Homes unaware of plane noise grant

Noise pollution watchdog says up to 50,000 property owners are eligible for sound-proofing payment without realising

12 April 2010

THOUSANDS of homeowners living near airports are missing out on a special grant paying up to 100% of the cost of getting their property sound-proofed.

Air noise pollution watchdog Acnusa estimates in its annual report, seen by Le Parisien, that between 30,000 and 50,000 homes are eligible for the payout without knowing.

If you live within an officially recognised noise nuisance zone you can get the aide à l’insonorisation des logements.

The payment, which comes from the local airport, covers between 80% and 100% of the costs for sound-proofing.

Acnusa says airlines using Orly and Charles de Gaulle airports paid €46m in "noise taxes" last year but only 2,500 homes in the area took advantage of the grant.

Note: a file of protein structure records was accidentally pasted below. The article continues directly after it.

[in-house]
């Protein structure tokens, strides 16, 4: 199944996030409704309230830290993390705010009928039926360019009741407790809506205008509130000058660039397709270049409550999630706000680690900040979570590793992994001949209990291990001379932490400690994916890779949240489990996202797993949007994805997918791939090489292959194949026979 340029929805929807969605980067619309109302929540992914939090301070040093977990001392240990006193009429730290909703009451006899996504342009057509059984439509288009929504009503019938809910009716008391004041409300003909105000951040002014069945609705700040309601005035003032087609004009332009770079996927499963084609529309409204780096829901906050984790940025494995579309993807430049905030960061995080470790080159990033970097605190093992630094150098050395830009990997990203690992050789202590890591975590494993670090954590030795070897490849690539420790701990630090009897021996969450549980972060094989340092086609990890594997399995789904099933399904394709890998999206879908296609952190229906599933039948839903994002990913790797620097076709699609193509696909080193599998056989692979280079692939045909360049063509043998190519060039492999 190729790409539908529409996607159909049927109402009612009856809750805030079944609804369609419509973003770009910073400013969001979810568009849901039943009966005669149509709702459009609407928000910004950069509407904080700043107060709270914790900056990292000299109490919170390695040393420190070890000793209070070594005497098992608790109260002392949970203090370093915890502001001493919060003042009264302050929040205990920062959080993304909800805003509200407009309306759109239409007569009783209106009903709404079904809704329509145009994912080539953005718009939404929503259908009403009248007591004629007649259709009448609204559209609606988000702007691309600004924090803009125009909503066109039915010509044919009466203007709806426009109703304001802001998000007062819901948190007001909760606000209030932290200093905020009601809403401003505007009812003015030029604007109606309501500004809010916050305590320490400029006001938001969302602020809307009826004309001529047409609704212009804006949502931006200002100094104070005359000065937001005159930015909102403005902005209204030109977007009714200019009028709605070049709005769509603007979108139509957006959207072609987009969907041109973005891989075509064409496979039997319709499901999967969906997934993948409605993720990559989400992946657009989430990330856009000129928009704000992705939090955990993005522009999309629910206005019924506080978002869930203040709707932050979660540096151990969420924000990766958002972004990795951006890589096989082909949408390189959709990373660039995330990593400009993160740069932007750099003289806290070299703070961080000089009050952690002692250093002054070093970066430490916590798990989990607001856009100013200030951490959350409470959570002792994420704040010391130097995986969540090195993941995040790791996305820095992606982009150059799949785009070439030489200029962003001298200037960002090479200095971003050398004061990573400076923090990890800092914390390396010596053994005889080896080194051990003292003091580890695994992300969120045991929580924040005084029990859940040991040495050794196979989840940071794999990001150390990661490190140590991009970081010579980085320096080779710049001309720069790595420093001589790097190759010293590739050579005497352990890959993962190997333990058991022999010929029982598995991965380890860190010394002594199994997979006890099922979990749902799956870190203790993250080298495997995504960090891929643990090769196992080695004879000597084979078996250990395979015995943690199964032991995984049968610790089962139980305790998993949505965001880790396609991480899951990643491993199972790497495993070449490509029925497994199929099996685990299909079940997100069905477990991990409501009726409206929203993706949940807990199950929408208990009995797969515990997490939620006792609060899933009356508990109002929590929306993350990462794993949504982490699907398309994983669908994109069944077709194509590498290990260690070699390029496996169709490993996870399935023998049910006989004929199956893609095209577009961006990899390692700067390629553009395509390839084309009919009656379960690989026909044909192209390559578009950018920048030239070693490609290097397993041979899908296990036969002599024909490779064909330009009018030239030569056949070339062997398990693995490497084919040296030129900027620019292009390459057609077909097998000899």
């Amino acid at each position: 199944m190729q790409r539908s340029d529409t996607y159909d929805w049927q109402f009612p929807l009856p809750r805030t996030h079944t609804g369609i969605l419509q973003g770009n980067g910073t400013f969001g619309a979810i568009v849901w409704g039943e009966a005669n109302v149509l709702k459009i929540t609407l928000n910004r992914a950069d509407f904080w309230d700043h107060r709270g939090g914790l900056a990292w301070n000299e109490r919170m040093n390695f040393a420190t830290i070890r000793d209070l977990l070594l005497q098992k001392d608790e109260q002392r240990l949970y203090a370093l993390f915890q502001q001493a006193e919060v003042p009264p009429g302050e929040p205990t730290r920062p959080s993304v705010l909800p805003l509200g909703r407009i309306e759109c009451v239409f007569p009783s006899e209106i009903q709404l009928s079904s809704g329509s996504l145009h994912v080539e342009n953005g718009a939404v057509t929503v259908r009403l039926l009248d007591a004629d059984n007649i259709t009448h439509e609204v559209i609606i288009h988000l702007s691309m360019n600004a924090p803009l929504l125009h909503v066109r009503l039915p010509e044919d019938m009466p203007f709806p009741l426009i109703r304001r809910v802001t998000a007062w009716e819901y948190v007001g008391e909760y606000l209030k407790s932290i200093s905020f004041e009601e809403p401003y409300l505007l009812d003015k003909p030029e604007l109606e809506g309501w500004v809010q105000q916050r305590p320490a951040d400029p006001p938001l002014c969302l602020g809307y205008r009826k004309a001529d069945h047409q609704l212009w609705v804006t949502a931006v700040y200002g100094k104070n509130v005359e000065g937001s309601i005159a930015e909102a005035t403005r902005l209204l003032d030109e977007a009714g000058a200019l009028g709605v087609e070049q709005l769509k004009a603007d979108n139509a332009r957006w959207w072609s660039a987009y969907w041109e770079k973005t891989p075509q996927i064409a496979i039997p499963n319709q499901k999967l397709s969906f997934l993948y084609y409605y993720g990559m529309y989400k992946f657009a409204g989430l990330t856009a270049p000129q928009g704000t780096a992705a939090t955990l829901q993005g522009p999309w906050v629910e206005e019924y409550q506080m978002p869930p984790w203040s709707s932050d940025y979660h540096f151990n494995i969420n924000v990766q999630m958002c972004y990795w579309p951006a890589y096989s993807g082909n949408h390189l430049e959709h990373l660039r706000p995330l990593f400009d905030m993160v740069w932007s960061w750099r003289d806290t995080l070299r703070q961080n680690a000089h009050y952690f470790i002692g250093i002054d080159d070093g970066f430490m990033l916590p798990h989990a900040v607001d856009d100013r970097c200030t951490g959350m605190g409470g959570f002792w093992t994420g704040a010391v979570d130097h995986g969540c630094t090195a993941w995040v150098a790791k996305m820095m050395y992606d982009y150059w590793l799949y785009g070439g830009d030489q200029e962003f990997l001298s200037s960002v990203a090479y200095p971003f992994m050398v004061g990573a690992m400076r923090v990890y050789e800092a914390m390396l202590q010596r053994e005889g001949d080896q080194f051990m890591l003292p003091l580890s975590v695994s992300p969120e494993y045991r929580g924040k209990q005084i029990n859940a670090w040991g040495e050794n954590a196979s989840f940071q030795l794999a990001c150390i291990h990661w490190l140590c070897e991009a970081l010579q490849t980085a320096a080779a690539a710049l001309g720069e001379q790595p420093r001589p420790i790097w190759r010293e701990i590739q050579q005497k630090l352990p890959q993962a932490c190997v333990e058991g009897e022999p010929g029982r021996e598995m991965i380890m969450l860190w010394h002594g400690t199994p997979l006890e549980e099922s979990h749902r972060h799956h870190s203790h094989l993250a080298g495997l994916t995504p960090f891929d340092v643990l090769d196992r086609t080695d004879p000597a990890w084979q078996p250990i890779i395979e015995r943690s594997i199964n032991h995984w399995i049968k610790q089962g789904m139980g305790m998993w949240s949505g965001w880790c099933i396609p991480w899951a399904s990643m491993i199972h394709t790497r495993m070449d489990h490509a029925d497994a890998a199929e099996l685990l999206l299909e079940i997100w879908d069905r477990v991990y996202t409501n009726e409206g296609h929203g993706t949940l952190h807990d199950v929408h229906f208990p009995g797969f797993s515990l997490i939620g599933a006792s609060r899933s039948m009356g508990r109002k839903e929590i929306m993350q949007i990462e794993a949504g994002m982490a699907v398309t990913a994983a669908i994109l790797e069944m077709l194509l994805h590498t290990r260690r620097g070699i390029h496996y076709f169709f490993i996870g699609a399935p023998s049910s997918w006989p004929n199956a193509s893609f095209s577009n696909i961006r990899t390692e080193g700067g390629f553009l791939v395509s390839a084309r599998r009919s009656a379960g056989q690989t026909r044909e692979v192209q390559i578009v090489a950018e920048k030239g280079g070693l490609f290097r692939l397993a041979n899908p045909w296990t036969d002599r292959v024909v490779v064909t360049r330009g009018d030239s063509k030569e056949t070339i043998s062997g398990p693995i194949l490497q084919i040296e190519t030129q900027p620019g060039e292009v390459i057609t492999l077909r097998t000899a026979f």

The group wants the government to do more to publicise the grant nationwide and change the rules which state that the insulation works must be paid for in advance and the cost then claimed back.

Acnusa also wants rules to come into force by the end of 2014 meaning only modern planes that conform to the latest noise emission standards would be allowed to use French airports at night.

The authority issued 331 fines last year - totalling almost €3m - against airlines for failing to stay within agreed flight paths or time slots. However the annual report reveals that less than half of these have been paid so far.

The group said it was particularly concerned about the area around Orly airport in Paris, where new homes are continuing to be built under flight paths.

Related story:
Getting your home sound-proofed

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